ul·​tra·​ma·​rine | \ ˌəl-trə-mə-ˈrēn How to pronounce ultramarine (audio) \

Definition of ultramarine

 (Entry 1 of 2)

1 : a vivid blue
2a(1) : a blue pigment prepared by powdering lapis lazuli
(2) : a similar pigment prepared from kaolin, soda ash, sulfur, and charcoal
b : any of several related pigments



Definition of ultramarine (Entry 2 of 2)

: situated beyond the sea

Examples of ultramarine in a Sentence

Recent Examples on the Web: Noun Golden Artist Colors, a paint company in New York, noted the dearth of titanium white could limit the production of mixed blue paints, such as light phthalo blue and light ultramarine. Washington Post, 23 Dec. 2021 The Dutch artist applied ultramarine to mundane scenes of ordinary people with the skill of a master and the self-restraint of a child. Washington Post, 23 Dec. 2021 Painter Yves Klein registered a trademark for a shade of ultramarine called International Klein Blue in 1957, and jewelry brand Tiffany & Co.'s signature blue is also protected. CNN, 19 Aug. 2021 In 2010, scientists analyzed the composition of the 1893 and 1910 versions of The Scream and found the pigments used included cadmium yellow, vermillion, ultramarine, and viridian, all common in the 19th century. Jennifer Ouellette, Ars Technica, 21 May 2020 Favorite colors right now: Brown, ultramarine for fabrics and finishes, Crayon peach—literally the color of peach Crayons—for tile and walls, dusty terra cotta. Sally Kuchar, Sunset Magazine, 4 Mar. 2020 Skeletal lines in silk pique applique, in an ultramarine blue inspired by a painting by the post-war French nouveau realist Yves Klein, adorned the front, from just below the neck to just above the hem. Washington Post, 16 Sep. 2019 Only then can the brilliant ultramarine that color skies and the Virgin Mary’s dress in many European paintings be retrieved. Marissa Fessenden, Smithsonian, 21 Mar. 2018 The pigments are variously derived from plants, minerals, animals, insects, and, like synthetic ultramarine, from nothing more magical than chemistry experiments. Mark Feeney, BostonGlobe.com, 15 Mar. 2018 Recent Examples on the Web: Adjective Seeking a durable blue paint 300 years earlier, Vermeer would have been limited to natural ultramarine blue. Washington Post, 23 Dec. 2021 Two years later, after the artist’s death, his widow shepherded a coffee table filled with the same ultramarine pigment to market, based on the late artist’s prototype. Elise Taylor, Vogue, 23 June 2021 The British brand’s new Curve calf leather bag comes in colors including lime green, chrome green, Welsh red and ultramarine blue. Los Angeles Times, 26 May 2021 The phones come in onyx black, ultramarine blue and glacial green. Jim Rossman, Dallas News, 16 Apr. 2020 Figuring out how to stabilize an ultramarine blue pigment so it could be used in foundation formulas for the first time. Hana Hong, Marie Claire, 3 Sep. 2019 Blue rubber mulch slopes upward from the pool, extending the yard’s clean ultramarine look, all accentuated by aggregate coated with gray non-slip adhesive paint. R. Daniel Foster, latimes.com, 6 July 2018 The wine is made from grapes grown down the hill from us at a vineyard sloping toward the ultramarine Limmat River, which snakes through Zurich. Adam H. Graham, Condé Nast Traveler, 2 May 2018 For example, many of the colorants that are used in makeup are mineral pigments, iron oxides, ultramarine colorants, etc. Joyann King, Harper's BAZAAR, 9 May 2014 See More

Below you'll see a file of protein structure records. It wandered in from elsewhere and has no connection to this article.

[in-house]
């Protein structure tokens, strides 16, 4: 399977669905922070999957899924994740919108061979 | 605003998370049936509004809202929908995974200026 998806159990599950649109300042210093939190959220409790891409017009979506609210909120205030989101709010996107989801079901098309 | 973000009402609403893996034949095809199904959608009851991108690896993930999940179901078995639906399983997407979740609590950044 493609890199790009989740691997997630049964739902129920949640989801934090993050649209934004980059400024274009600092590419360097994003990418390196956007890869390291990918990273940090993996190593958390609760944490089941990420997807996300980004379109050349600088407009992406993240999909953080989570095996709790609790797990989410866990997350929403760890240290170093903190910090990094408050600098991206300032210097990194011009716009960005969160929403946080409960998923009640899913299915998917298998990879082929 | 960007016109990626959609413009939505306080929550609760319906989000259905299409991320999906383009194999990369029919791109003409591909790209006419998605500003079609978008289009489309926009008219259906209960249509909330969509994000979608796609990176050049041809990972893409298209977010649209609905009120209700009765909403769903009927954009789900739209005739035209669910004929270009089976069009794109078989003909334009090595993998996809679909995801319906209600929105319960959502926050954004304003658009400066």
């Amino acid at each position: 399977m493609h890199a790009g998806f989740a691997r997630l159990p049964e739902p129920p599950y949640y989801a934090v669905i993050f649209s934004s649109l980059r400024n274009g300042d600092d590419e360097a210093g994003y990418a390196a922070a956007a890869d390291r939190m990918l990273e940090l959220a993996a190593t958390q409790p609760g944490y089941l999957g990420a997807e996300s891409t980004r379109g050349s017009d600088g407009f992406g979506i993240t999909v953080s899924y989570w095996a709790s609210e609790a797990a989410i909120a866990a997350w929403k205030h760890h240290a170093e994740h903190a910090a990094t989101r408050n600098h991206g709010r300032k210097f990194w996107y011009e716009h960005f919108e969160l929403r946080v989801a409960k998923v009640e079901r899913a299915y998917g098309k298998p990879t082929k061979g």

These example sentences are selected automatically from various online news sources to reflect current usage of the word 'ultramarine.' Views expressed in the examples do not represent the opinion of Merriam-Webster or its editors. Send us feedback.

First Known Use of ultramarine


1598, in the meaning defined at sense 2a(1)


1652, in the meaning defined above

History and Etymology for ultramarine


Medieval Latin ultramarinus coming from beyond the sea, from Latin ultra- + mare sea — more at marine

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Play with color with paint by number kits for adults selected by our Reviews team.

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Time Traveler for ultramarine

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The first known use of ultramarine was in 1598

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Dictionary Entries Near ultramarine



ultramarine ash

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Cite this Entry

“Ultramarine.” Merriam-Webster.com Dictionary, Merriam-Webster, https://www.merriam-webster.com/dictionary/ultramarine. Accessed 18 May. 2022.

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More from Merriam-Webster on ultramarine

Britannica.com: Encyclopedia article about ultramarine


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